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The Rising Tide by Jeff Shaara
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Jan 28, 10

Read in November, 2006

Jeff Shaara's The Rising Tide is the first of a projected trilogy on World War II. Those familiar with his other works--such as his Civil War novels, Gods and Generals and The Last Full Measure, his Revolutionary War and Mexican War works--will recognize the technique here. Shaara picks a handful of characters and uses their experiences to create the forward movement of his works.

In The Rising Tide, the key characters whose views are used to create the narrative include George Patton, Dwight Eisenhower, Erwin Rommel ("The Desert Fox"), Albert Kesselring, and a couple American soldiers, Jack Logan and Jesse Adams. The advantage of this is that you see the role of individuals, from different perspectives in a series of military engagements. This provides a certain richness of texture to the novel. On the other hand, there are limits to this. The reader does not get a bird's eye view of the action. All is through the eyes of specific individuals grounded in very specific circumstances. This works well enough, of course, but things can get left out.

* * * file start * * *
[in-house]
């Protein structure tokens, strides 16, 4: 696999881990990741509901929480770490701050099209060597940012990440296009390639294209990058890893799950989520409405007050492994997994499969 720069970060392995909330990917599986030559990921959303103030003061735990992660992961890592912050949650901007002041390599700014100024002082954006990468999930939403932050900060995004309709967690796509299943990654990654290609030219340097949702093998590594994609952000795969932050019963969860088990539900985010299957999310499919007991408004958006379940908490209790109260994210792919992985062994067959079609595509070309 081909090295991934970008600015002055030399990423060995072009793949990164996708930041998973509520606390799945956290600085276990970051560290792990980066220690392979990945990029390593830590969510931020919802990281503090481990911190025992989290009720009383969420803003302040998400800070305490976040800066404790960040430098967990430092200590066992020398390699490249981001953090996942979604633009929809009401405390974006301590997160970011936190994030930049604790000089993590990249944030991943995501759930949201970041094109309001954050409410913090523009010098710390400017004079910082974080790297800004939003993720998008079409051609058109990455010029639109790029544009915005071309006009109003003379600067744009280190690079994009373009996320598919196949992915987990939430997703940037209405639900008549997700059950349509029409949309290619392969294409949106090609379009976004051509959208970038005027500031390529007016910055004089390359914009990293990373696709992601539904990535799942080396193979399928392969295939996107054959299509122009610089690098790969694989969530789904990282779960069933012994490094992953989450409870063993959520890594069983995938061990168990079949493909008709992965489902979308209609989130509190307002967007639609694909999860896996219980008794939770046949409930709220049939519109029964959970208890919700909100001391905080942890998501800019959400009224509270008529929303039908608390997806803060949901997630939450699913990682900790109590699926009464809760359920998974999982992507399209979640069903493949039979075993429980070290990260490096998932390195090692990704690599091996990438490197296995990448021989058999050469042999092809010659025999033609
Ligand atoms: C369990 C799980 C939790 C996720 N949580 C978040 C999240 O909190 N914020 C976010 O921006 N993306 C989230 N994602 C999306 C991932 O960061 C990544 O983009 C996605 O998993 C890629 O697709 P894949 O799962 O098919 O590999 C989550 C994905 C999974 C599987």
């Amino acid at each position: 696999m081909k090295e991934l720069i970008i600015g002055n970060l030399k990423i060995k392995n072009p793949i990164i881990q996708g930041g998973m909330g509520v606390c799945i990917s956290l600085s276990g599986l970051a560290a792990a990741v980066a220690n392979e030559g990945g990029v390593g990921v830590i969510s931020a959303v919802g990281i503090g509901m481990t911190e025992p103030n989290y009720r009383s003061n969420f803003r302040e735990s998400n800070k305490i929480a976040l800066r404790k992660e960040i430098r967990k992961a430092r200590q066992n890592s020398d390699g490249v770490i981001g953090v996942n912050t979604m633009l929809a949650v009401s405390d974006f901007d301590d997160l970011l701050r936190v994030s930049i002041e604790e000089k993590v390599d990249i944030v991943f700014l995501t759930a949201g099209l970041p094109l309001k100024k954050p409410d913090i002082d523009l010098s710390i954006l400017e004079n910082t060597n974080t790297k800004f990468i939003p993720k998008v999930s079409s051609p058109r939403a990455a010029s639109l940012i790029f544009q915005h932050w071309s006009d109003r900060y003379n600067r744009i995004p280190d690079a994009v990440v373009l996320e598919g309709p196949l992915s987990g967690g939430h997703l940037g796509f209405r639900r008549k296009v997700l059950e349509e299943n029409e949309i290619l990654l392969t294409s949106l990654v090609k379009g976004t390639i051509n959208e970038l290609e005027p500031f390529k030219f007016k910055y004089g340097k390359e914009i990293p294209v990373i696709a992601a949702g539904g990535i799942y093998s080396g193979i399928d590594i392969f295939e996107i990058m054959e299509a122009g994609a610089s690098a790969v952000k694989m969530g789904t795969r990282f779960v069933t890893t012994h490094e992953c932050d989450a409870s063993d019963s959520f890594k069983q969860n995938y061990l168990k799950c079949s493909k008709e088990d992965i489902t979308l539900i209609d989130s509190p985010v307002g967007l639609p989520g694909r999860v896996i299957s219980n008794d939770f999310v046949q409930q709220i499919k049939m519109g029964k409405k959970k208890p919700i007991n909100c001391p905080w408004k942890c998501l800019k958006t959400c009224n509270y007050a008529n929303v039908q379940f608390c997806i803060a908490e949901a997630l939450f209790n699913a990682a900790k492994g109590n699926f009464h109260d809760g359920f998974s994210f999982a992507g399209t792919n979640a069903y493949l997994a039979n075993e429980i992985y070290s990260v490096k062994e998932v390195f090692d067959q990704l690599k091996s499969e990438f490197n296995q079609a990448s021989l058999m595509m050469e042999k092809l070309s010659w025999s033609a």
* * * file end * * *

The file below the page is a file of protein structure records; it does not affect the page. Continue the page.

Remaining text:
The novel begins with Rommel's combat against the English in North Africa and his ability to win against long odds. However, the weight on British and then British and American troops is too much, as his army cannot receive enough gasoline, replacement troops and tanks , and so on to compete effectively. After the allies defeat the German and Italian forces in North Africa, the action of the novel moves to Sicily, where the hard fought campaign is described well. The conclusion of the novel points to the nasty Italian campaign and the early days of organizing the invasion of France.

The reader is left looking forward to the next volume in this series. While the structure of Shaara's novel has lost its novelty, it can still be effective as a story telling device.

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